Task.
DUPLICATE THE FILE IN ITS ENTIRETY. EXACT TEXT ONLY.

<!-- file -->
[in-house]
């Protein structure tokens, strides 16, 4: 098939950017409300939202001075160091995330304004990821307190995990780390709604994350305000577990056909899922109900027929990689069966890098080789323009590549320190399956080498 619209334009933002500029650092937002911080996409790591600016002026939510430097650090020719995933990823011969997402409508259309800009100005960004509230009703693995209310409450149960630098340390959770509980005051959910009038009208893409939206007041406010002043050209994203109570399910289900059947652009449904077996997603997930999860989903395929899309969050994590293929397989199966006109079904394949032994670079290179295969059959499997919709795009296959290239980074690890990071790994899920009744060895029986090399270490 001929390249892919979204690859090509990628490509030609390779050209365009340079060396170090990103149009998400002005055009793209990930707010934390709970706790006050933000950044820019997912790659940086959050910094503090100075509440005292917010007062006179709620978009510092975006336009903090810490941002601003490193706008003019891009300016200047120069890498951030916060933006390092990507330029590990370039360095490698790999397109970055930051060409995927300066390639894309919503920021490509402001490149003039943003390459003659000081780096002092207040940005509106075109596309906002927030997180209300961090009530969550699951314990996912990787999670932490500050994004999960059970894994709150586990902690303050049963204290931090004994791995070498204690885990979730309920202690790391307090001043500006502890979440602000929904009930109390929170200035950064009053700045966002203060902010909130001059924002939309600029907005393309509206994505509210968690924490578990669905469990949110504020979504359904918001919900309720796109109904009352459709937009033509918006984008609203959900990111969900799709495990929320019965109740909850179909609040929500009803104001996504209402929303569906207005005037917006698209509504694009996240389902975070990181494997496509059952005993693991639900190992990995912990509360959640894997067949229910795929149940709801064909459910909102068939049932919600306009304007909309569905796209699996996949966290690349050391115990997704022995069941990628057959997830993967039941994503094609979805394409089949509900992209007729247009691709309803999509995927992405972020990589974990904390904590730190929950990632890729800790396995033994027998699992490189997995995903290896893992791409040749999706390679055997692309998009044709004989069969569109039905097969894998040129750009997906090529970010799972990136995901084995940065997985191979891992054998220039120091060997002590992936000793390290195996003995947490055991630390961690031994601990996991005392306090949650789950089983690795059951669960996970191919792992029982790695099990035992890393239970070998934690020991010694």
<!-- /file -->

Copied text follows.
[in-house]
């Protein structure tokens, strides 16, 4: 098939950017409300939202001075160091995330304004990821307190995990780390709604994350305000577990056909899922109900027929990689069966890098080789323009590549320190399956080498 619209334009933002500029650092937002911080996409790591600016002026939510430097650090020719995933990823011969997402409508259309800009100005960004509230009703693995209310409450149960630098340390959770509980005051959910009038009208893409939206007041406010002043050209994203109570399910289900059947652009449904077996997603997930999860989903395929899309969050994590293929397989199966006109079904394949032994670079290179295969059959499997919709795009296959290239980074690890990071790994899920009744060895029986090399270490 001929390249892919979204690859090509990628490509030609390779050209365009340079060396170090990103149009998400002005055009793209990930707010934390709970706790006050933000950044820019997912790659940086959050910094503090100075509440005292917010007062006179709620978009510092975006336009903090810490941002601003490193706008003019891009300016200047120069890498951030916060933006390092990507330029590990370039360095490698790999397109970055930051060409995927300066390639894309919503920021490509402001490149003039943003390459003659000081780096002092207040940005509106075109596309906002927030997180209300961090009530969550699951314990996912990787999670932490500050994004999960059970894994709150586990902690303050049963204290931090004994791995070498204690885990979730309920202690790391307090001043500006502890979440602000929904009930109390929170200035950064009053700045966002203060902010909130001059924002939309600029907005393309509206994505509210968690924490578990669905469990949110504020979504359904918001919900309720796109109904009352459709937009033509918006984008609203959900990111969900799709495990929320019965109740909850179909609040929500009803104001996504209402929303569906207005005037917006698209509504694009996240389902975070990181494997496509059952005993693991639900190992990995912990509360959640894997067949229910795929149940709801064909459910909102068939049932919600306009304007909309569905796209699996996949966290690349050391115990997704022995069941990628057959997830993967039941994503094609979805394409089949509900992209007729247009691709309803999509995927992405972020990589974990904390904590730190929950990632890729800790396995033994027998699992490189997995995903290896893992791409040749999706390679055997692309998009044709004989069969569109039905097969894998040129750009997906090529970010799972990136995901084995940065997985191979891992054998220039120091060997002590992936000793390290195996003995947490055991630390961690031994601990996991005392306090949650789950089983690795059951669960996970191919792992029982790695099990035992890393239970070998934690020991010694």